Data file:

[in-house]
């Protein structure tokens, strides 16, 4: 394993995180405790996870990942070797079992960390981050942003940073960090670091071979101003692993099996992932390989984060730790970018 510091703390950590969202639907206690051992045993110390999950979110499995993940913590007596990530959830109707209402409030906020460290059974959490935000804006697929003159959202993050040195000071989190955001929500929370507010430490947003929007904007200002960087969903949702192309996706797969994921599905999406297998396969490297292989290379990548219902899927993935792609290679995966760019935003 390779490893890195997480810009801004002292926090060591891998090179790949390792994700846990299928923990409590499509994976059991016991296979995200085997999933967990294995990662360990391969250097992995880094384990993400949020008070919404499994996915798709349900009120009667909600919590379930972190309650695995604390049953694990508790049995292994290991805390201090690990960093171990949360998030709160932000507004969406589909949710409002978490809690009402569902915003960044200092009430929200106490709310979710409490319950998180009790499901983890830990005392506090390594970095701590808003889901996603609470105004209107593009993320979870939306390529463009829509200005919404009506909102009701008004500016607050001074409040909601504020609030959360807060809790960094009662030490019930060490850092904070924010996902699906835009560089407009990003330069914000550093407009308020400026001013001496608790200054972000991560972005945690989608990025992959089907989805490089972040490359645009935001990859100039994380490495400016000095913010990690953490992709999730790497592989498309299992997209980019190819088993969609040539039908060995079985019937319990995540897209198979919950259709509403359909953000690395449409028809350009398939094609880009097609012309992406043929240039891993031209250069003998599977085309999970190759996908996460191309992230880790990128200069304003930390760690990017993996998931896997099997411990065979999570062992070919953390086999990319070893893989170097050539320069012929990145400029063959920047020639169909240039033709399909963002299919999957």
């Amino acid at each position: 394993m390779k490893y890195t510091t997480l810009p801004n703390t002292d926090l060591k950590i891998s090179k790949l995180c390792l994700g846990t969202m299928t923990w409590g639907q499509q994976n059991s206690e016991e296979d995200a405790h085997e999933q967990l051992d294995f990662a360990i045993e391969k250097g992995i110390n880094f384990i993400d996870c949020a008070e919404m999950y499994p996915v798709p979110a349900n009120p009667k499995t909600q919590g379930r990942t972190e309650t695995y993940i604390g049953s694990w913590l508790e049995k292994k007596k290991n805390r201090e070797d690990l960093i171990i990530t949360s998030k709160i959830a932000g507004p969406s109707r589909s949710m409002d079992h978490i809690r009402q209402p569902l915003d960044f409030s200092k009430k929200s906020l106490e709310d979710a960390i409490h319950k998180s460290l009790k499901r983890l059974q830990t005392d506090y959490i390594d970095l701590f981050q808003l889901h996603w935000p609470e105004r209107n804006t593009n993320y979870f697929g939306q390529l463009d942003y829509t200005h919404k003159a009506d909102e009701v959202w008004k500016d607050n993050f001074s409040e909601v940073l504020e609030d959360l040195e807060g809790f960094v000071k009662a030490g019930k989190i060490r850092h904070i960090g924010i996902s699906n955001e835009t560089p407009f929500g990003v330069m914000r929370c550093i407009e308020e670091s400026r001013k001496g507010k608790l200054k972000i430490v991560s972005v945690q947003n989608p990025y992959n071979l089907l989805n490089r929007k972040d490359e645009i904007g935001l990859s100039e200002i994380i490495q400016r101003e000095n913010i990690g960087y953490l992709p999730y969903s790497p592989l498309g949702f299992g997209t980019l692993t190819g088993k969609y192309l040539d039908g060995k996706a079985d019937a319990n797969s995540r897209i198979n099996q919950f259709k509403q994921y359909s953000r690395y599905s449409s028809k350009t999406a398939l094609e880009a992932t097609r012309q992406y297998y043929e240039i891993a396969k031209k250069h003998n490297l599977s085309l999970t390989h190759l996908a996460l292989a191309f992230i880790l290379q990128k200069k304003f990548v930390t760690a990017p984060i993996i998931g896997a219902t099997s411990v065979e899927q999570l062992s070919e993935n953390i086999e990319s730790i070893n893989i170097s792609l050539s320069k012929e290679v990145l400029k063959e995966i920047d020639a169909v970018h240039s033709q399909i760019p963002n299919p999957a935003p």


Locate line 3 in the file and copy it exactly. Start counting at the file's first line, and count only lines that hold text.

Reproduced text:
């Amino acid at each position: 394993m390779k490893y890195t510091t997480l810009p801004n703390t002292d926090l060591k950590i891998s090179k790949l995180c390792l994700g846990t969202m299928t923990w409590g639907q499509q994976n059991s206690e016991e296979d995200a405790h085997e999933q967990l051992d294995f990662a360990i045993e391969k250097g992995i110390n880094f384990i993400d996870c949020a008070e919404m999950y499994p996915v798709p979110a349900n009120p009667k499995t909600q919590g379930r990942t972190e309650t695995y993940i604390g049953s694990w913590l508790e049995k292994k007596k290991n805390r201090e070797d690990l960093i171990i990530t949360s998030k709160i959830a932000g507004p969406s109707r589909s949710m409002d079992h978490i809690r009402q209402p569902l915003d960044f409030s200092k009430k929200s906020l106490e709310d979710a960390i409490h319950k998180s460290l009790k499901r983890l059974q830990t005392d506090y959490i390594d970095l701590f981050q808003l889901h996603w935000p609470e105004r209107n804006t593009n993320y979870f697929g939306q390529l463009d942003y829509t200005h919404k003159a009506d909102e009701v959202w008004k500016d607050n993050f001074s409040e909601v940073l504020e609030d959360l040195e807060g809790f960094v000071k009662a030490g019930k989190i060490r850092h904070i960090g924010i996902s699906n955001e835009t560089p407009f929500g990003v330069m914000r929370c550093i407009e308020e670091s400026r001013k001496g507010k608790l200054k972000i430490v991560s972005v945690q947003n989608p990025y992959n071979l089907l989805n490089r929007k972040d490359e645009i904007g935001l990859s100039e200002i994380i490495q400016r101003e000095n913010i990690g960087y953490l992709p999730y969903s790497p592989l498309g949702f299992g997209t980019l692993t190819g088993k969609y192309l040539d039908g060995k996706a079985d019937a319990n797969s995540r897209i198979n099996q919950f259709k509403q994921y359909s953000r690395y599905s449409s028809k350009t999406a398939l094609e880009a992932t097609r012309q992406y297998y043929e240039i891993a396969k031209k250069h003998n490297l599977s085309l999970t390989h190759l996908a996460l292989a191309f992230i880790l290379q990128k200069k304003f990548v930390t760690a990017p984060i993996i998931g896997a219902t099997s411990v065979e899927q999570l062992s070919e993935n953390i086999e990319s730790i070893n893989i170097s792609l050539s320069k012929e290679v990145l400029k063959e995966i920047d020639a169909v970018h240039s033709q399909i760019p963002n299919p999957a935003p």